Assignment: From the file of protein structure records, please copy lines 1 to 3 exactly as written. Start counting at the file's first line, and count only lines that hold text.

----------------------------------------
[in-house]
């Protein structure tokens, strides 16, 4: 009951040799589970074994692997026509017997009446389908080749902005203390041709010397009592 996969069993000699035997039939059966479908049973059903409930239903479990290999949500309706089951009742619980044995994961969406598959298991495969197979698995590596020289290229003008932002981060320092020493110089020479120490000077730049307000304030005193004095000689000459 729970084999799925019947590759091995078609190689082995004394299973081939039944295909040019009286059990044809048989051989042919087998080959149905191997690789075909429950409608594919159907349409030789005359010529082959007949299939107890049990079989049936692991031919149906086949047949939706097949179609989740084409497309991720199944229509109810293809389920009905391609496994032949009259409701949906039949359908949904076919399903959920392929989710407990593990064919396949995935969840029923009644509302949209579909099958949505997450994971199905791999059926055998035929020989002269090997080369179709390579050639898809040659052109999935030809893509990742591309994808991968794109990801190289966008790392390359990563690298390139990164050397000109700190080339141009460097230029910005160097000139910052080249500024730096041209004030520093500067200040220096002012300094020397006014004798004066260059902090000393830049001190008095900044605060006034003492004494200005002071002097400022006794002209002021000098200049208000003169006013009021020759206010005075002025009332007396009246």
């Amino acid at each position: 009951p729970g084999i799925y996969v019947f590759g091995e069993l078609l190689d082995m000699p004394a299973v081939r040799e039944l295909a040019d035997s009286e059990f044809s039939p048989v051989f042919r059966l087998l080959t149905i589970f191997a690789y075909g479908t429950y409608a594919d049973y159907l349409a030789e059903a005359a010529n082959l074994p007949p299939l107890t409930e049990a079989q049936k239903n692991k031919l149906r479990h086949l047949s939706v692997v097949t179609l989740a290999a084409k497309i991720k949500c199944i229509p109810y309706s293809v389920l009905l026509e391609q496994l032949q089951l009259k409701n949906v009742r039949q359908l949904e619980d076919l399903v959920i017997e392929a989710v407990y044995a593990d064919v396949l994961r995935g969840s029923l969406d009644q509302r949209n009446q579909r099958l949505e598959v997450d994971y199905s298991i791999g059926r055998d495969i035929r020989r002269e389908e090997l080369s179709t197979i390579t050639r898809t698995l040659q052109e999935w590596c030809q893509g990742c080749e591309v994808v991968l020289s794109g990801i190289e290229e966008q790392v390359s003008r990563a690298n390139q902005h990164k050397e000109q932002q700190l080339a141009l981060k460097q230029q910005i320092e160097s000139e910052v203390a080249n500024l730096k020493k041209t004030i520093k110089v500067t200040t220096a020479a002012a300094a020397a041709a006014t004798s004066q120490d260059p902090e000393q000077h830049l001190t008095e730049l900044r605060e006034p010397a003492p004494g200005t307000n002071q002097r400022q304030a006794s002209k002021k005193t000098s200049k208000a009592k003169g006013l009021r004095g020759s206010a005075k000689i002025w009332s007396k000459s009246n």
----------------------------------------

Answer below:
[in-house]
């Protein structure tokens, strides 16, 4: 009951040799589970074994692997026509017997009446389908080749902005203390041709010397009592 996969069993000699035997039939059966479908049973059903409930239903479990290999949500309706089951009742619980044995994961969406598959298991495969197979698995590596020289290229003008932002981060320092020493110089020479120490000077730049307000304030005193004095000689000459 729970084999799925019947590759091995078609190689082995004394299973081939039944295909040019009286059990044809048989051989042919087998080959149905191997690789075909429950409608594919159907349409030789005359010529082959007949299939107890049990079989049936692991031919149906086949047949939706097949179609989740084409497309991720199944229509109810293809389920009905391609496994032949009259409701949906039949359908949904076919399903959920392929989710407990593990064919396949995935969840029923009644509302949209579909099958949505997450994971199905791999059926055998035929020989002269090997080369179709390579050639898809040659052109999935030809893509990742591309994808991968794109990801190289966008790392390359990563690298390139990164050397000109700190080339141009460097230029910005160097000139910052080249500024730096041209004030520093500067200040220096002012300094020397006014004798004066260059902090000393830049001190008095900044605060006034003492004494200005002071002097400022006794002209002021000098200049208000003169006013009021020759206010005075002025009332007396009246």
């Amino acid at each position: 009951p729970g084999i799925y996969v019947f590759g091995e069993l078609l190689d082995m000699p004394a299973v081939r040799e039944l295909a040019d035997s009286e059990f044809s039939p048989v051989f042919r059966l087998l080959t149905i589970f191997a690789y075909g479908t429950y409608a594919d049973y159907l349409a030789e059903a005359a010529n082959l074994p007949p299939l107890t409930e049990a079989q049936k239903n692991k031919l149906r479990h086949l047949s939706v692997v097949t179609l989740a290999a084409k497309i991720k949500c199944i229509p109810y309706s293809v389920l009905l026509e391609q496994l032949q089951l009259k409701n949906v009742r039949q359908l949904e619980d076919l399903v959920i017997e392929a989710v407990y044995a593990d064919v396949l994961r995935g969840s029923l969406d009644q509302r949209n009446q579909r099958l949505e598959v997450d994971y199905s298991i791999g059926r055998d495969i035929r020989r002269e389908e090997l080369s179709t197979i390579t050639r898809t698995l040659q052109e999935w590596c030809q893509g990742c080749e591309v994808v991968l020289s794109g990801i190289e290229e966008q790392v390359s003008r990563a690298n390139q902005h990164k050397e000109q932002q700190l080339a141009l981060k460097q230029q910005i320092e160097s000139e910052v203390a080249n500024l730096k020493k041209t004030i520093k110089v500067t200040t220096a020479a002012a300094a020397a041709a006014t004798s004066q120490d260059p902090e000393q000077h830049l001190t008095e730049l900044r605060e006034p010397a003492p004494g200005t307000n002071q002097r400022q304030a006794s002209k002021k005193t000098s200049k208000a009592k003169g006013l009021r004095g020759s206010a005075k000689i002025w009332s007396k000459s009246n």